The fact that anything still exists in Medicine Mound, Texas is testament to the determination of one women - Myna Potts. The daughter of one of the original merchants in Medicine Mound, Ms. Potts has turned the Hicks-Cobb building (formerly a grocery store) into a cultural museum. She has been a driving force in preserving what is left of the existing buildings. The H. H. Cole building, now in a severe state of decay, was once a combination bank, drug store, post office and gas station. Rusted gasoline pumps and a collapsed metal awning hint at activities that once took place there. A unique architectural feature of both buildings is the use of rounded stones on the facade. The stones appear to be sedimentary and hand-chiseled rather than smooth river rocks, although I could be mistaken. At any rate, the stones add an interesting texture to the buildings.
Named for the four conical hills nearby (dubbed medicine mounds by the Comanches), the community moved to its current location in 1908 when the Kansas City, Mexico & Orient Railroad was built nearby. After a fire in 1932 destroyed most of the commercial buildings, Medicine Mound’s population declined to slightly over 200 by 1940. Today the town proudly boasts a population of zero.
Medicine Mound is in central Hardeman County southwest of Chillicothe. You can read more about Medicine Mound on the Texas Handbook Online and TexasEscapes.com. More photographs are located on my website - www.bronsondorsey.com.
Pontotoc, like many other mid-Nineteenth Century Texas towns, aspired to greatness. And like many similar towns, events conspired to prevent it from reaching its goal. Located in Central Texas at what was the junction of roads from Llano and San Saba, the community of Pontotoc came to be somewhere between the mid-1850s and mid-1870s. The town was named by M. Robert Kidd, proprietor of the first general store, for his home - Pontotoc, Mississippi. By 1882, the San Fernando Academy had been established and provided impetus to the town’s growth. This school, parts of which still lay in ruins, at one time had 200 students. The Academy closed in 1890 and was later sold to the Pontotoc school district, which operated it until 1027.
Pontotoc’s economic basis was cotton, wool, cattle, and pecans. In its heyday, the town had four stores, other businesses, a blacksmith, saddleries, a newspaper, and two doctors. Residents tried, in 1890, to create a new county, Mineral County, out of parts of four adjacent counties with the intent of having Pontotoc as the county seat. Citizens of Mason County petitioned the state to deny the Pontotoc application and it was defeated.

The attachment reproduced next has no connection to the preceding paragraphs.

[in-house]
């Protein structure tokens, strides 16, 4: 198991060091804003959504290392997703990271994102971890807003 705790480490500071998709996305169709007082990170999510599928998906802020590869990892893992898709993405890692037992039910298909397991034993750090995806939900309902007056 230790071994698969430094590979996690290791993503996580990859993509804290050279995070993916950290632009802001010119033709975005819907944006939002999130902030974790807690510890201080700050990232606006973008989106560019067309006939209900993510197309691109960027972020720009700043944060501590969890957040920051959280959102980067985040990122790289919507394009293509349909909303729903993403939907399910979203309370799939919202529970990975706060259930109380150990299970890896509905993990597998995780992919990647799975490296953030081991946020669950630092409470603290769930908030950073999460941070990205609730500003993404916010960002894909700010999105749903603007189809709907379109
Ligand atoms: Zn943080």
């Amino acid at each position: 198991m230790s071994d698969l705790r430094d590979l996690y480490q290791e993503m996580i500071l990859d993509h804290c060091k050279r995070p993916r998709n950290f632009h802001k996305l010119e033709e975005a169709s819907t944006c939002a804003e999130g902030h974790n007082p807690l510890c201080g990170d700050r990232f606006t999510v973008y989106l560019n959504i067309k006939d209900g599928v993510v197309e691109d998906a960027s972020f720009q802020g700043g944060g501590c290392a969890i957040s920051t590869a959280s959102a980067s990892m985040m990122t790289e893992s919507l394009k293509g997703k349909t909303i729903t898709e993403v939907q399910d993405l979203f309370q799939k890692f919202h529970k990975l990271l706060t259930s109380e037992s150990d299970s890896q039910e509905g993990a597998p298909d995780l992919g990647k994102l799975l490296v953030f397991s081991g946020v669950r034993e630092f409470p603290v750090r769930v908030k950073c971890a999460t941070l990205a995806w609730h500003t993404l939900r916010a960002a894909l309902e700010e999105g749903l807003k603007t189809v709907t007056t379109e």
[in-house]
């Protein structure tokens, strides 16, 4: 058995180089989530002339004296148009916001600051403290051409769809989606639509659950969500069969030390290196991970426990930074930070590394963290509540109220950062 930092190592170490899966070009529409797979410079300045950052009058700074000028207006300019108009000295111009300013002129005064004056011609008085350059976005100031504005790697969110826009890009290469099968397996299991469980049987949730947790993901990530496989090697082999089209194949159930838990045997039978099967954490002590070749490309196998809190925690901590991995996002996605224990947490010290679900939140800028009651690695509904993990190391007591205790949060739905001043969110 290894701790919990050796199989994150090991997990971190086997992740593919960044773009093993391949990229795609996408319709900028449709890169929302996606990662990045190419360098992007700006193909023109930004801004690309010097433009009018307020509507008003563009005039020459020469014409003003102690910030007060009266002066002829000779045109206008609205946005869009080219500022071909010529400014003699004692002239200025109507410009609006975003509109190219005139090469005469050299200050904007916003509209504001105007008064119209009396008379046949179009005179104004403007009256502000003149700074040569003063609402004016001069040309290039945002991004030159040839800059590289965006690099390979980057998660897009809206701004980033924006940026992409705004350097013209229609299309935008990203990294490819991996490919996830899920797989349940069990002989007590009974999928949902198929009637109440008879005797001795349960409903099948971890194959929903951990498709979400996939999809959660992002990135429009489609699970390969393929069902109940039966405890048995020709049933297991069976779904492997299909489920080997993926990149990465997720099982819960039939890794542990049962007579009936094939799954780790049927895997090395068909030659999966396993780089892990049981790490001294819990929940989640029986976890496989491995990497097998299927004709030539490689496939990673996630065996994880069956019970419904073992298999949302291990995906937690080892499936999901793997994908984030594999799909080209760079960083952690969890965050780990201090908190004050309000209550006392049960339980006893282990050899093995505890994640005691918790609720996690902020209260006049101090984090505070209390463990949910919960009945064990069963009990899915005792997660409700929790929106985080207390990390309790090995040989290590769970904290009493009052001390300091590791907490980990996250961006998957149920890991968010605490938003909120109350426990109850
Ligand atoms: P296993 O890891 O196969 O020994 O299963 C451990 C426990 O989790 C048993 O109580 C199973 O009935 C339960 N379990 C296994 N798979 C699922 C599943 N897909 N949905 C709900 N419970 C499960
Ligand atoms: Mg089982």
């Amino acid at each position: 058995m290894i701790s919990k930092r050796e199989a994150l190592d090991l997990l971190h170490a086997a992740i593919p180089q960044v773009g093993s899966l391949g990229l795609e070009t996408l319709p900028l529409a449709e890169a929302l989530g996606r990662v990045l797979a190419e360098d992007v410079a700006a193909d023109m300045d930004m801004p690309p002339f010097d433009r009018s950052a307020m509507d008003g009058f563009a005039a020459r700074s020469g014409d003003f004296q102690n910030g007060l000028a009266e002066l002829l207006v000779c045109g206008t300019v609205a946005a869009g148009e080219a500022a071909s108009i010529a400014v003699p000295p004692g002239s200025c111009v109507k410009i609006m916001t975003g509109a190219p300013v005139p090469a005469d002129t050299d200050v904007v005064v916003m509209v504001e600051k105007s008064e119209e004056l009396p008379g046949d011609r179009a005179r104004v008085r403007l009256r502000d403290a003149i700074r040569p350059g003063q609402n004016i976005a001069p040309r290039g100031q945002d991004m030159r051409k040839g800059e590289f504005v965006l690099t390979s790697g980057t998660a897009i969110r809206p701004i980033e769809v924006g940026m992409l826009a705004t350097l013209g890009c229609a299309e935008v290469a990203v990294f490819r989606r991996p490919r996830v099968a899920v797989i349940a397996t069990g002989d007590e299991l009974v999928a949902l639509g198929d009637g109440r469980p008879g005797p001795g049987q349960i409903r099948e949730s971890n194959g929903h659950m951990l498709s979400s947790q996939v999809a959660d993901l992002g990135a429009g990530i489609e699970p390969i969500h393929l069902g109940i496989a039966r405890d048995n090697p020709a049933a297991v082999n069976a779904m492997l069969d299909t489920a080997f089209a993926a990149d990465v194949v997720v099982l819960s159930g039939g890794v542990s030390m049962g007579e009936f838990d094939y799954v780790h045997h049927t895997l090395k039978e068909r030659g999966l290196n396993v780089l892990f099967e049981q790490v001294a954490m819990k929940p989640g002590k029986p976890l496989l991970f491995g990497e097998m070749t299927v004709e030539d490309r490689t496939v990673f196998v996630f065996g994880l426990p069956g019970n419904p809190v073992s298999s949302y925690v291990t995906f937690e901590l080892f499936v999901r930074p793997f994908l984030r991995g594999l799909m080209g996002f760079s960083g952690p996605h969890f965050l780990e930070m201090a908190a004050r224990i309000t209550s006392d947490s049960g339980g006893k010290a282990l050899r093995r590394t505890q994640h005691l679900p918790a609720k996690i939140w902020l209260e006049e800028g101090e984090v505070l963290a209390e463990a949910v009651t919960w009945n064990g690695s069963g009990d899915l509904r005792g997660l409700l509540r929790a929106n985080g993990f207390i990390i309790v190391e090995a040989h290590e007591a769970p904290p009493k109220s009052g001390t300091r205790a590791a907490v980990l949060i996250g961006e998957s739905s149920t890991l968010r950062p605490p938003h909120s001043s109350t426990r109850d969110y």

A typhoid fever epidemic nearly wiped out the town in 1887 - filling its cemetery. Ultimately, the closing of San Fernando Academy and railroads bypassing the town spawned its decline. Pontotoc has a brief resurgence between 1920 and 1940 caused in great part by a nearby mica mine. A fire destroyed many of the town’s buildings in 1947 and Pontotoc never rebounded.
When I first heard the name Morris Ranch, a mid-1880s community didn’t spring to mind. Nor did I expect to find multiple old buildings in various stages of decay and restoration. The story of the Morris Ranch is fortunately well documented and it’s a story with a happy ending - at least in so far as the buildings are concerned. Francis Morris, a broker from New York, purchased nearly 22,000 acres of land in Gillespie and Kerr counties in the early 1880s. The price he paid was a mere 25 cents per acre. Unfortunately he died in 1886 before he had an opportunity to see his land.
His son, John A. Morris, inherited the property and converted the ranch to a mecca for raising and training thoroughbred horses. John built a hotel for ranch customers and guests, a post office, a school, a cotton gin, a general store and a flour mill. In addition he built a training track, stables, and accommodations for jockeys. In its heyday, the Morris Ranch approximately 200 mares and ten stallions. Yearling colts were either sold or sent back east to Morris’ stables in Maryland. One of the most notable trainers in residence at the ranch was Max Hirsch - a Hall of Fame Thoroughbred horse trainer.
In the late 1800s, laws were changed in New York State which adversely impacted the horse racing industry and sent it into decline. The fate of Morris Ranch suffered as well. In 1902, one of the Morris heirs, Clayton Morris, sold the horses and subdivided the ranch into tenant cotton farms. In 1954, the post office and the general store were closed. However, several buildings remain and have been preserved by their owners. I don’t have complete information, but I believe the two buildings on the southwest corner of Morris Ranch Rd. and Morris-Tivydale Rd. are the hotel and general store. Across the road to the east is what I believe are the remains of the flour mill.
The Morris Ranch School was built in 1983 and continued in operation until 1962 when it merged with the Fredericksburg school district. The school building, which often doubled as a house of worship, was designed by Alfred Giles, who designed numerous courthouses throughout Central Texas. The school building, on Morris Ranch Rd., is still standing and has been converted to a residence. Unfortunately, it sits behind a high fence and gates, which prevents getting a good photograph from the road. However, you can still see enough to appreciate its grand design. I can only imagine how it looked when it was first built.
For more images of the Morris Ranch, visit the Lost, Texas gallery here.